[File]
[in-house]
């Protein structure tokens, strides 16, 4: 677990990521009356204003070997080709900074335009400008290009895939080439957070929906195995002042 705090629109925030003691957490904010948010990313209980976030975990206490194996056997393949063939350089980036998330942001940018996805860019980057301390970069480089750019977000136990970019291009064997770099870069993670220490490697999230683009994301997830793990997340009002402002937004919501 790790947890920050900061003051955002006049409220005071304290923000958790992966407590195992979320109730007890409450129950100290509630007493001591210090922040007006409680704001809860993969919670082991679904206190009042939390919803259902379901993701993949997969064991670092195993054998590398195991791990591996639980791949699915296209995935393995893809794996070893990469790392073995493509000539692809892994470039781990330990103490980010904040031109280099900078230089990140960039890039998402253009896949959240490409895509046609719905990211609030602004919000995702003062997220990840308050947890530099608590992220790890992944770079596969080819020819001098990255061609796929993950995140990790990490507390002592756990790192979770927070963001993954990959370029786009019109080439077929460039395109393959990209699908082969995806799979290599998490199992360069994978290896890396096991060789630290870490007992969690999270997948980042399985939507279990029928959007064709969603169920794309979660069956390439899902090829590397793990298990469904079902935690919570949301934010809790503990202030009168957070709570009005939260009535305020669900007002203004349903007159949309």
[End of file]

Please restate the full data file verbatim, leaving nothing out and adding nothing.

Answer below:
[in-house]
């Protein structure tokens, strides 16, 4: 677990990521009356204003070997080709900074335009400008290009895939080439957070929906195995002042 705090629109925030003691957490904010948010990313209980976030975990206490194996056997393949063939350089980036998330942001940018996805860019980057301390970069480089750019977000136990970019291009064997770099870069993670220490490697999230683009994301997830793990997340009002402002937004919501 790790947890920050900061003051955002006049409220005071304290923000958790992966407590195992979320109730007890409450129950100290509630007493001591210090922040007006409680704001809860993969919670082991679904206190009042939390919803259902379901993701993949997969064991670092195993054998590398195991791990591996639980791949699915296209995935393995893809794996070893990469790392073995493509000539692809892994470039781990330990103490980010904040031109280099900078230089990140960039890039998402253009896949959240490409895509046609719905990211609030602004919000995702003062997220990840308050947890530099608590992220790890992944770079596969080819020819001098990255061609796929993950995140990790990490507390002592756990790192979770927070963001993954990959370029786009019109080439077929460039395109393959990209699908082969995806799979290599998490199992360069994978290896890396096991060789630290870490007992969690999270997948980042399985939507279990029928959007064709969603169920794309979660069956390439899902090829590397793990298990469904079902935690919570949301934010809790503990202030009168957070709570009005939260009535305020669900007002203004349903007159949309």